After sales fell by 3% year-on-year in the first quarter of the year, the company has reported growth of 7% in the second quarter to US$5.1 billion.
Lear, which owns international automotive leather maker Eagle Ottawa, achieved net income of US$69 million and adjusted net income of US$107 income in the period, compared with US$175 million and US$148 million in the same period in 2021.
Notably, during the quarter, Lear acquired Thagora Technology, a company specialising in material utilisation hardware and software technologies.
Also, in May, the company announced that it had entered into a definitive agreement to acquire German company IGB for €140 million, which is a supplier of automotive seat heating, ventilation, active cooling, steering wheel heating, seat sensors, and electronic control modules.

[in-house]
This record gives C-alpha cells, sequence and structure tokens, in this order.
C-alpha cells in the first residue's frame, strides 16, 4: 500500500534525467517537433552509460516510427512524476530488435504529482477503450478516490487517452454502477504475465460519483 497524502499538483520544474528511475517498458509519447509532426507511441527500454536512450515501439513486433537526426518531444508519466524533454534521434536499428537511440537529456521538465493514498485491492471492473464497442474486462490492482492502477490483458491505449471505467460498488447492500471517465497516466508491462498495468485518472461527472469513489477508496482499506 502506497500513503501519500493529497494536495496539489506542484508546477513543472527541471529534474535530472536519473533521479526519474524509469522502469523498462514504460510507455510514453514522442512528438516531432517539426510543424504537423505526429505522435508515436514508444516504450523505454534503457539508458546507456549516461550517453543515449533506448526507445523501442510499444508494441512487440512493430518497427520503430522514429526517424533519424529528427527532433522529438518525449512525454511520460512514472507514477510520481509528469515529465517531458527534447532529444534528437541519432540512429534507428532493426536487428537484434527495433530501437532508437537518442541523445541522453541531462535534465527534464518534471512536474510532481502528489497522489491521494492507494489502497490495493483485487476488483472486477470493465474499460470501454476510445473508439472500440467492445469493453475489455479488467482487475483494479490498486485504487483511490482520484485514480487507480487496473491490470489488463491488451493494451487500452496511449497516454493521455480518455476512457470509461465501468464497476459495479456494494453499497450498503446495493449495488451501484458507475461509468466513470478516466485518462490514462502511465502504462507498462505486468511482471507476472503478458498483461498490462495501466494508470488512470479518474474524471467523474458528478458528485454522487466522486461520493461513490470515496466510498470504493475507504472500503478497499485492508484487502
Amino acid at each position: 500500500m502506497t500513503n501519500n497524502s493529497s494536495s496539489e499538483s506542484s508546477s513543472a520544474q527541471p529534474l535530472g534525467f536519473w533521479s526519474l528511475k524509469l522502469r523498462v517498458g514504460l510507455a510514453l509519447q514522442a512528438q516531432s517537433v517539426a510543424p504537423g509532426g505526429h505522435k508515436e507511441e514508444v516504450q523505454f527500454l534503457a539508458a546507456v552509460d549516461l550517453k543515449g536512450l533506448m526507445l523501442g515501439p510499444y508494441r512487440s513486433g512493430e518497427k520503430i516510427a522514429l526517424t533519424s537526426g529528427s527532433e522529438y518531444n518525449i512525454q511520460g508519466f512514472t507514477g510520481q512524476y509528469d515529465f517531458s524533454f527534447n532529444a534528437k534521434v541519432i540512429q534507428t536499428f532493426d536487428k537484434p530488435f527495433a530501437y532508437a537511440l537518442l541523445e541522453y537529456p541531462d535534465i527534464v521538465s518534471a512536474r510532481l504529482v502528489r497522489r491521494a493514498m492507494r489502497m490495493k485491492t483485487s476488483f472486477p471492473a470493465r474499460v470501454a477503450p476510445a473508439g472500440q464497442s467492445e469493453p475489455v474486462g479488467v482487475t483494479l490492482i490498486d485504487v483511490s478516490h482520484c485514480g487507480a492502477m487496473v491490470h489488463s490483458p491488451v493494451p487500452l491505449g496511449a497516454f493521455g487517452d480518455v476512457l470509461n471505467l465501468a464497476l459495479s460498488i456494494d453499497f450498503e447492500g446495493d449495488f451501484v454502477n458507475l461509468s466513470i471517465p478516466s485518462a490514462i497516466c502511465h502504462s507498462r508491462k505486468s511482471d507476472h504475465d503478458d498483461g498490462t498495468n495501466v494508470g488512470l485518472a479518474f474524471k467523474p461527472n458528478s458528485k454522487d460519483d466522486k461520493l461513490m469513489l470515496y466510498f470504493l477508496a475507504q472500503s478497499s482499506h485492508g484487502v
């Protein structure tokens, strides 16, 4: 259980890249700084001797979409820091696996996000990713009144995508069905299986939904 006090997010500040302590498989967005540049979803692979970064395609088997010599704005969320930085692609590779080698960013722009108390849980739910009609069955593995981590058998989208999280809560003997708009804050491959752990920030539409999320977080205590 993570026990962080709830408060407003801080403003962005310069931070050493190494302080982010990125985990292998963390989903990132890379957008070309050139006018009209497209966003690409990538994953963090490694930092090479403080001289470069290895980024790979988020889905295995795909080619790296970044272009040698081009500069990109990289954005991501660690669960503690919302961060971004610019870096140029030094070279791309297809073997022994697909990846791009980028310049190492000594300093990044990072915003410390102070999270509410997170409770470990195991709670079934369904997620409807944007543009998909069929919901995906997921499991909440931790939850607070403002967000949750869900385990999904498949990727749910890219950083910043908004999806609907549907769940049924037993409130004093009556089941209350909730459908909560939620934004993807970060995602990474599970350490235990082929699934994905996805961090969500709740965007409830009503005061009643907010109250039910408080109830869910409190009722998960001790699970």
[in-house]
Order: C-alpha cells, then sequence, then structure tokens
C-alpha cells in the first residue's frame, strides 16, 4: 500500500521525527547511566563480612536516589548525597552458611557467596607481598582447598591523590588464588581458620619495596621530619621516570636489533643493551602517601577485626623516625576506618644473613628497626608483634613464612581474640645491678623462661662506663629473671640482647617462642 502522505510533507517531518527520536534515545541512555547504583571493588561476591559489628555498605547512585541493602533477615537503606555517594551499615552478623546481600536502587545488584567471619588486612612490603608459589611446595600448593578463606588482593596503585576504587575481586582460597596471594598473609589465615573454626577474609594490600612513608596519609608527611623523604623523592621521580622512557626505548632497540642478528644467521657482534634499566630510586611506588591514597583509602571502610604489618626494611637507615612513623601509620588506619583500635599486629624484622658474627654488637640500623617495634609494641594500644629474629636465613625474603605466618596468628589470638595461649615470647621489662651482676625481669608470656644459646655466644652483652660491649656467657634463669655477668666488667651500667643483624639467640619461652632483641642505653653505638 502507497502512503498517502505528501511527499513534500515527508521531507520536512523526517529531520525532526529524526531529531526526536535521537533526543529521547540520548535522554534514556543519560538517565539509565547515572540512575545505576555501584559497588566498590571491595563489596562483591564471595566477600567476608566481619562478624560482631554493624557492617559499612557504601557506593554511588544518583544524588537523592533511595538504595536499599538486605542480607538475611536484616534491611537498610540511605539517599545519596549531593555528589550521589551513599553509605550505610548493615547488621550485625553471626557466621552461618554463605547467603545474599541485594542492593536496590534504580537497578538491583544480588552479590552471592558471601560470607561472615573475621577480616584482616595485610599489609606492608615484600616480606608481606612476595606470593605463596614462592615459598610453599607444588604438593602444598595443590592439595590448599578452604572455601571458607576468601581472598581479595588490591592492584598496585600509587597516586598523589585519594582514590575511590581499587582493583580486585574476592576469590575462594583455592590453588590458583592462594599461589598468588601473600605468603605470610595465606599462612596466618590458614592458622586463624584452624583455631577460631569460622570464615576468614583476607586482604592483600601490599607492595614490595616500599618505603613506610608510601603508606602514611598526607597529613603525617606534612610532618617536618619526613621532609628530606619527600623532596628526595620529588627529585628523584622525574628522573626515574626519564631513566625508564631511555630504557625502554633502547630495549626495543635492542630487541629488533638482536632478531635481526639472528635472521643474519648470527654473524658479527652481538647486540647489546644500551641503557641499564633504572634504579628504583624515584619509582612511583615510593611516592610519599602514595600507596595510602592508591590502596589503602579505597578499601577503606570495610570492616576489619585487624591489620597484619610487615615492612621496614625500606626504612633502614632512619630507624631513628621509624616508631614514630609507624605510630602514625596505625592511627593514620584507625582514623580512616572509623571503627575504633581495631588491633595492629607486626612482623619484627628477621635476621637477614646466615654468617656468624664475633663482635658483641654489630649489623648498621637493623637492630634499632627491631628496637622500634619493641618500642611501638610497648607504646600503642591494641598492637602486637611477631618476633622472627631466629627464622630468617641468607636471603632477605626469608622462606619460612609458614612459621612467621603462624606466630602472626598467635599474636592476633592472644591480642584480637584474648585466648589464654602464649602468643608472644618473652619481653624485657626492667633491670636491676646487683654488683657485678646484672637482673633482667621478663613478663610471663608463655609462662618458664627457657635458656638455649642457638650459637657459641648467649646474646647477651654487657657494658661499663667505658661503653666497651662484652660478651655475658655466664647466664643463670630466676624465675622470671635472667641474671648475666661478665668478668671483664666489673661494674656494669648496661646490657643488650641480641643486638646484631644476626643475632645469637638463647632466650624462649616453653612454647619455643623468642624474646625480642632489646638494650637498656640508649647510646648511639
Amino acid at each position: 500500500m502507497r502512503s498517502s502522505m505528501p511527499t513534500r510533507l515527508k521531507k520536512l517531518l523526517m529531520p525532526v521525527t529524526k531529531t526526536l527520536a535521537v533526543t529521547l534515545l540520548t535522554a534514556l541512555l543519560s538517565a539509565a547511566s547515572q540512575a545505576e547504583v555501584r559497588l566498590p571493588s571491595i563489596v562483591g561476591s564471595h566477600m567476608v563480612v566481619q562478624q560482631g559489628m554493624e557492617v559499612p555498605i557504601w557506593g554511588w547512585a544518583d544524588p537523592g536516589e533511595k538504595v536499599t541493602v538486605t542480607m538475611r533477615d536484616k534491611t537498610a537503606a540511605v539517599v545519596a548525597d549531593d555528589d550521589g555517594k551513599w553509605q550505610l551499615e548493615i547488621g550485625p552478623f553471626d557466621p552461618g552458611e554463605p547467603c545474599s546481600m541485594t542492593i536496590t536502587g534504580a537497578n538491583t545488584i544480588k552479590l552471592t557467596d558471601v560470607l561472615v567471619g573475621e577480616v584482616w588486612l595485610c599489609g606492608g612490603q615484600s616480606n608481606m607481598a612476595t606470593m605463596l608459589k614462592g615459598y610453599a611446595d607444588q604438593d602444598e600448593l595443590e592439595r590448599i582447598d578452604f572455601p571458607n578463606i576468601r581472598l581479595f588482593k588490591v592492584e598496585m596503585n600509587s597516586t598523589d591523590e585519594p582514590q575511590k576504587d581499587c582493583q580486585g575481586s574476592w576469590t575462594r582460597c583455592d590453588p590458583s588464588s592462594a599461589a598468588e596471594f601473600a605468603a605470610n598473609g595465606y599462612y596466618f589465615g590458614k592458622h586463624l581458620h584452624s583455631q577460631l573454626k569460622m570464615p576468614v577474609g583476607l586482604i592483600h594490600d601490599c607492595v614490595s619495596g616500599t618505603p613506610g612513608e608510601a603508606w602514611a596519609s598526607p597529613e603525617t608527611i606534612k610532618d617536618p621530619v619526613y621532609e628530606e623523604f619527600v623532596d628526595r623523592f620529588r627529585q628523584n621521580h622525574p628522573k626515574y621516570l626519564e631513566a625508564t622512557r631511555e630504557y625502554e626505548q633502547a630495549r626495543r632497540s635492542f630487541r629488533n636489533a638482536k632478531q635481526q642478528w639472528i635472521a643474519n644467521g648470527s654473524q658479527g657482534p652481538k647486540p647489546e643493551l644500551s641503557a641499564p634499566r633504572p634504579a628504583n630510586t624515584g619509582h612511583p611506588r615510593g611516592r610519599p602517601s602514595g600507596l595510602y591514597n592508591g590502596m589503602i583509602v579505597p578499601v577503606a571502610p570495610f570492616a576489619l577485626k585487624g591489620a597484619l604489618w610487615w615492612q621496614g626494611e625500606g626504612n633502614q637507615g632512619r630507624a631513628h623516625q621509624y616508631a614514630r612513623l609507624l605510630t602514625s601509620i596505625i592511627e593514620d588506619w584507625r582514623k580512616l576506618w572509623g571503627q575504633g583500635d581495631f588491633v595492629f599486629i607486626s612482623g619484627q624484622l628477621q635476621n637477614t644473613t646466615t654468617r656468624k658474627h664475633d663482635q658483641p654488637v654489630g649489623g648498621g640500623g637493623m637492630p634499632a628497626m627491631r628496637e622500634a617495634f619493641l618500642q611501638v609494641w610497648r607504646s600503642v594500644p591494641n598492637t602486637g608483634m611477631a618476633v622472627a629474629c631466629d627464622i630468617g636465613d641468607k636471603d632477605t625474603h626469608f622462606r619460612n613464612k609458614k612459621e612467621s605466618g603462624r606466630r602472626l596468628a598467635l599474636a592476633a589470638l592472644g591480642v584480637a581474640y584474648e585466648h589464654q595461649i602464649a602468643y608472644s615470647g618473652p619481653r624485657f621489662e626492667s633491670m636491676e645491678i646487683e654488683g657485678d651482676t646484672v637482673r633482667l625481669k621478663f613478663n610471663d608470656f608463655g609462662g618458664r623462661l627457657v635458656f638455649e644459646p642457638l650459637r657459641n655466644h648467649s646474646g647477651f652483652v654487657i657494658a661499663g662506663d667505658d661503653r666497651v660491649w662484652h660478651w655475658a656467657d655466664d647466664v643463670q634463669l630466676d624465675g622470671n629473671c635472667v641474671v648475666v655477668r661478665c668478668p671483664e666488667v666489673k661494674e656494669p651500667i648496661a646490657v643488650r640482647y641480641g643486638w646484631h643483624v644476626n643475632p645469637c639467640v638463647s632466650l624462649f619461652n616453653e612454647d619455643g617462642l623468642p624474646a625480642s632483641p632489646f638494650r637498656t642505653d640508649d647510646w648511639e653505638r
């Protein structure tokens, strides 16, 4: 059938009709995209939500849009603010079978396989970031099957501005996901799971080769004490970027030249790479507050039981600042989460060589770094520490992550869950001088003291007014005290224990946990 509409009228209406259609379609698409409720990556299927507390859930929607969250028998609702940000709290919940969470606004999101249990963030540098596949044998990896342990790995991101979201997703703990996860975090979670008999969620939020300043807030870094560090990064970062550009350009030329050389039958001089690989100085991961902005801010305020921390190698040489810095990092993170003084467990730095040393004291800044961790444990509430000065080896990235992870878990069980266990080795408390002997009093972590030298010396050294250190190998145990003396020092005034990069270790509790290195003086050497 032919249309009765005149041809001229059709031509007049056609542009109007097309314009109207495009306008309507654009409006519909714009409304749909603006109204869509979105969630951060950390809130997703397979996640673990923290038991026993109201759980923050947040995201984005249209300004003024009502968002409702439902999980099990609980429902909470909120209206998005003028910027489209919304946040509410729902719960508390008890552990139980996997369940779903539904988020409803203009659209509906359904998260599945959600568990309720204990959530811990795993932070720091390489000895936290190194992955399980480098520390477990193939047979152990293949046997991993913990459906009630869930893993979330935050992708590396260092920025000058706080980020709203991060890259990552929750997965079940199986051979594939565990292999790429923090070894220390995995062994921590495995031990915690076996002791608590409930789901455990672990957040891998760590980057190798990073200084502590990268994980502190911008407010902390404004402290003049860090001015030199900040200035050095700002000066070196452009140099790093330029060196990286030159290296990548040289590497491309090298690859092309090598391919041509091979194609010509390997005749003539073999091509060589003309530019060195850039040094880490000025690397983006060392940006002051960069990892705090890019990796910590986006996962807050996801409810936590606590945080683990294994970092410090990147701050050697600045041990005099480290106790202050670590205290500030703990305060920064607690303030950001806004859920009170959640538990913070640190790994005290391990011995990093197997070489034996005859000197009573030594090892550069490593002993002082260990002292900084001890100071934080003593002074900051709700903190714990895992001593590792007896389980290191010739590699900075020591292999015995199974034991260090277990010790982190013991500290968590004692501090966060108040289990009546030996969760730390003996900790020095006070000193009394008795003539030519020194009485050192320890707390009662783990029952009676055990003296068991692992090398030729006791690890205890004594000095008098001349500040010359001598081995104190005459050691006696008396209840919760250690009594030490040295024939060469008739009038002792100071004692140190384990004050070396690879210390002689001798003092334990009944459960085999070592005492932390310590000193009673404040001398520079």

Global vehicle production increased by 1% year-on-year during the second quarter of the year, with North America up 12%, Europe down 5% and China down 3%.
Looking forward to the full 2022 year, the company is forecasting net sales in the range of US$20.55-21.05 billion, with an adjusted EBITDA between US$1.4-1.5 billion.
Ray Scott, Lear’s President and Chief Executive Officer, said: “In a quarter marked with continued industry supply chain disruptions, including significant Covid-related production shutdowns in China, and increased commodity costs, Lear recorded solid financial results in the second quarter.
We are proactively taking steps to reduce costs and improve our manufacturing flexibility to position the company to succeed in multiple industry volume scenarios. The IGB acquisition we announced in the quarter will further strengthen Lear’s position as the leading supplier of automotive seating.
“Our increased emphasis on thermal comfort will create value for our customers through innovative and efficient products that improve quality, performance, weight and cost. The strategic actions we are taking are designed to increase earnings and cash flow, and support increased cash returns to shareholders.”